Each year, Pembroke College in Oxford—the university where J.R.R. Tolkien taught Anglo-Saxon literature—holds an annual public lecture series in honor of the late author and professor.
Fantasy author Guy Gavriel Kay delivered this year’s lecture, titled “Just Enough Light: Some Thoughts on Fantasy and Literature.”
The Tolkien Lecture is designed to promote “the study of fantasy literature, and advances our understanding of it, by inviting influential and talented speakers to share their ideas on the field,” and was established in 2013 by the university’s students. Past speakers have included Kij Johnson, Adam Roberts, Lev Grossman, Terri Windling, Susan Cooper, V.E. Schwab, and Marlon James. (R.F. Kuang was supposed to give the lecture last year, but because of COVID, will do so at a to-be-determined date.) In 2020, the symposium brought back a bunch of prior speakers for a virtual panel discussion.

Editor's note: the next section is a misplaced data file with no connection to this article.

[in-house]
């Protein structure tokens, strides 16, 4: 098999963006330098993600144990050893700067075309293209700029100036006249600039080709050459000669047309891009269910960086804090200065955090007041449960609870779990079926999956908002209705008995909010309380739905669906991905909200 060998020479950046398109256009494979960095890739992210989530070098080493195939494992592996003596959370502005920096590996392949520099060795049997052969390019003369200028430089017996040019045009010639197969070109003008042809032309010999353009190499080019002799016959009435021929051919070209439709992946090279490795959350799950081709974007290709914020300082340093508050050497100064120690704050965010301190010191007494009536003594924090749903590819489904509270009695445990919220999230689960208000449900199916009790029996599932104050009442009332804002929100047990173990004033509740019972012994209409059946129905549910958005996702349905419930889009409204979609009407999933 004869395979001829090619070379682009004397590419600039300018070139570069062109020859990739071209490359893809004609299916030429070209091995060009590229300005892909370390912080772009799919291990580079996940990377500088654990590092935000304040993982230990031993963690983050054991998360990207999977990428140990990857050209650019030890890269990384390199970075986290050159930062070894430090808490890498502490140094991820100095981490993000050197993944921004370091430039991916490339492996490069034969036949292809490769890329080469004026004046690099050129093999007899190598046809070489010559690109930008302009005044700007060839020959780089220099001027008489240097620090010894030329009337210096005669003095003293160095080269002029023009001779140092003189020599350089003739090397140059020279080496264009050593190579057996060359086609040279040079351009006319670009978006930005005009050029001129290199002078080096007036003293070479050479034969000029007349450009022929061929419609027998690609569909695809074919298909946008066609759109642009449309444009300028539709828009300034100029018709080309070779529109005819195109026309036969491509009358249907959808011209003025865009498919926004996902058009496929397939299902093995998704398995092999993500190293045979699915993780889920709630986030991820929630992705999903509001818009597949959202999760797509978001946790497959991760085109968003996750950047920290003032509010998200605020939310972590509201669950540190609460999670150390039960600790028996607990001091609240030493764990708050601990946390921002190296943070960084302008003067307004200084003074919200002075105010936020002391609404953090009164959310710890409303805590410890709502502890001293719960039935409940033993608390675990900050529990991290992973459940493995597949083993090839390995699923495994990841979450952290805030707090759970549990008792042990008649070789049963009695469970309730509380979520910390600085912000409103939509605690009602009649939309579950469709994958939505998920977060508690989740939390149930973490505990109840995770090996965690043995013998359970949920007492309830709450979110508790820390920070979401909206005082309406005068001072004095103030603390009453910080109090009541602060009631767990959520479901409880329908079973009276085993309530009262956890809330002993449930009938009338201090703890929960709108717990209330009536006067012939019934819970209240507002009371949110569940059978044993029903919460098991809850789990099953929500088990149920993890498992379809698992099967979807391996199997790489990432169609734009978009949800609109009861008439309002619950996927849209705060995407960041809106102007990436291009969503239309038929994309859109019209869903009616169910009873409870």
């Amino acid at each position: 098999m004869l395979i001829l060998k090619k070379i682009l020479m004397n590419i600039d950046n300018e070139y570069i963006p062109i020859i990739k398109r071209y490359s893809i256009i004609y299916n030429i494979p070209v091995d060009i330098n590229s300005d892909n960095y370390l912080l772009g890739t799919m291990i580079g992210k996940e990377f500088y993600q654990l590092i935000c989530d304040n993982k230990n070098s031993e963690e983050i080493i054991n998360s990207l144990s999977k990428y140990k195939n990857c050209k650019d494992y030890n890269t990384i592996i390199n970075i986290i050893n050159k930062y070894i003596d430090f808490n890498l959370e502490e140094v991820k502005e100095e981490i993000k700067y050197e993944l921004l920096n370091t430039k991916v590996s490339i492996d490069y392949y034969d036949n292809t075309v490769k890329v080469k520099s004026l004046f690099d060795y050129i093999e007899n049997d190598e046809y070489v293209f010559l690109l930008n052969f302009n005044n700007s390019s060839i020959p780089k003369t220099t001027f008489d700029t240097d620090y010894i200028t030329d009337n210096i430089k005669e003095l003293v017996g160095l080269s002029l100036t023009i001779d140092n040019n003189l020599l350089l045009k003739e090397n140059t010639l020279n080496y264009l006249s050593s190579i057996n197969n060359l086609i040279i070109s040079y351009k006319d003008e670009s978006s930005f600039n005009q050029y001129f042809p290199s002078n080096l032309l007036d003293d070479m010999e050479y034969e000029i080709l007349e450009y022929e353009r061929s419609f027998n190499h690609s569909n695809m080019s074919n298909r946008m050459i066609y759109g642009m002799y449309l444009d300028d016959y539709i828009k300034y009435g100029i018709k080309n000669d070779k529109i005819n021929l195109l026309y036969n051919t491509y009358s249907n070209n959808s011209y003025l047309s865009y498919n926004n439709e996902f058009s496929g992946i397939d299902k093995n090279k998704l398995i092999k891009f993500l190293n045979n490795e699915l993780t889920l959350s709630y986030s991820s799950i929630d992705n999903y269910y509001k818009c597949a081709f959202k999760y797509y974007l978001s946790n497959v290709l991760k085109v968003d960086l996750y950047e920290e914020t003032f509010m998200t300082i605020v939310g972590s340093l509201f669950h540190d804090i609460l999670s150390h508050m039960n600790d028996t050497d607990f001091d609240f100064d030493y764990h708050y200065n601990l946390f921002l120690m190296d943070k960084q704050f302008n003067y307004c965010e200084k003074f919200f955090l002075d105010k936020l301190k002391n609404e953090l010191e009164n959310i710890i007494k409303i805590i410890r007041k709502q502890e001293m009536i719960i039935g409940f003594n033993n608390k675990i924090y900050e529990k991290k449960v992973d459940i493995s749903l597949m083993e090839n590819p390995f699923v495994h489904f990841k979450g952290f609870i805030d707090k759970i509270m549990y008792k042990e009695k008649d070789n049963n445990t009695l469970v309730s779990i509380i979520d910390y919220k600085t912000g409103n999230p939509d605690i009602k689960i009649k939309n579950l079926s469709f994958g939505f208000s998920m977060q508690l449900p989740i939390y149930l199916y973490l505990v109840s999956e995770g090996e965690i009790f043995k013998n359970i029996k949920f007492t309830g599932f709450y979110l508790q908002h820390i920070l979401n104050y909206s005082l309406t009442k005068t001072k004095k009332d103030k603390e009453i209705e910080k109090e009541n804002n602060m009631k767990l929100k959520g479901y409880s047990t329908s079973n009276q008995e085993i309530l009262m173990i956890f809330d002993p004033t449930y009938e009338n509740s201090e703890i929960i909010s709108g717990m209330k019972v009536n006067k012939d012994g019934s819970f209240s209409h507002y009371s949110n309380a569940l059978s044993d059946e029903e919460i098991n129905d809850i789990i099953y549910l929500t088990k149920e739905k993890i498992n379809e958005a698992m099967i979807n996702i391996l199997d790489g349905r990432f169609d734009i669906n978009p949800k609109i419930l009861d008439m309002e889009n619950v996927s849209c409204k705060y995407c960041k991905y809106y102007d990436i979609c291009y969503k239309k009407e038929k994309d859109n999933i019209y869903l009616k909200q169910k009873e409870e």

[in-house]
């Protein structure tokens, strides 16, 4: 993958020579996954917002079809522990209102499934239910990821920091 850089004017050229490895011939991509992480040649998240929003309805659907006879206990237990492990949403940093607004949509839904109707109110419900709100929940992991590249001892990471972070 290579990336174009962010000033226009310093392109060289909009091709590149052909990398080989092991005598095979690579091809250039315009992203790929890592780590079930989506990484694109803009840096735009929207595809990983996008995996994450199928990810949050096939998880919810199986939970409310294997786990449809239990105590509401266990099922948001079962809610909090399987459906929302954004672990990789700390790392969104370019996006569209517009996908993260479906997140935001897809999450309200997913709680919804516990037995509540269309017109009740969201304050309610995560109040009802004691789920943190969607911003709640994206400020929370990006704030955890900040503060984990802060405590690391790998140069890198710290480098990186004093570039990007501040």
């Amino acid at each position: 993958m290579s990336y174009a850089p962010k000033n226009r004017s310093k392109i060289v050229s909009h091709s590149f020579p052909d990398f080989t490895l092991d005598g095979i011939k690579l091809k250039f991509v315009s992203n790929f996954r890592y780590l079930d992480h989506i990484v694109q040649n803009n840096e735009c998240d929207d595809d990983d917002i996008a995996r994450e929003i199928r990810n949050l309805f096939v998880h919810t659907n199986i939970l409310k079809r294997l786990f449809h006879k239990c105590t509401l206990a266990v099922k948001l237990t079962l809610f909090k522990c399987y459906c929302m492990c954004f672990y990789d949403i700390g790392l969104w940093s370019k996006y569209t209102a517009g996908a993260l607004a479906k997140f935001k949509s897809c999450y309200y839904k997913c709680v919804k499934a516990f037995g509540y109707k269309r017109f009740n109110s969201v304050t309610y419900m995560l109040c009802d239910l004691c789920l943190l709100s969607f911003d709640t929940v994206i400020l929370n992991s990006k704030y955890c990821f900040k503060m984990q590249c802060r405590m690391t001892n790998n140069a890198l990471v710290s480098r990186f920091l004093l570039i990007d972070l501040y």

Kay is no stranger to Tolkien’s work: When Christopher Tolkien was working on compiling his father’s papers to assemble The Silmarillion, Kay was his assistant, and has credited that experience with helping his own career as a fantasy author.
He speaks a bit about his time in Oxford as a student, and then moves on to the meat of his discussion, citing a quote from British writer Walter Bagehot: “We must not let in daylight upon magic.”
“I’ll suggest that anyone in fantasy literature, the fantastic or fantastika — as John Clute frames it — needs to contend with the reverberations of Bagehot’s line. Among other things, I think it usefully serves as a possible demarkationer to solitude’s notion for radically different ideas: attitudes among writers, scholars, readers, towards the handling and the nuances of magic.”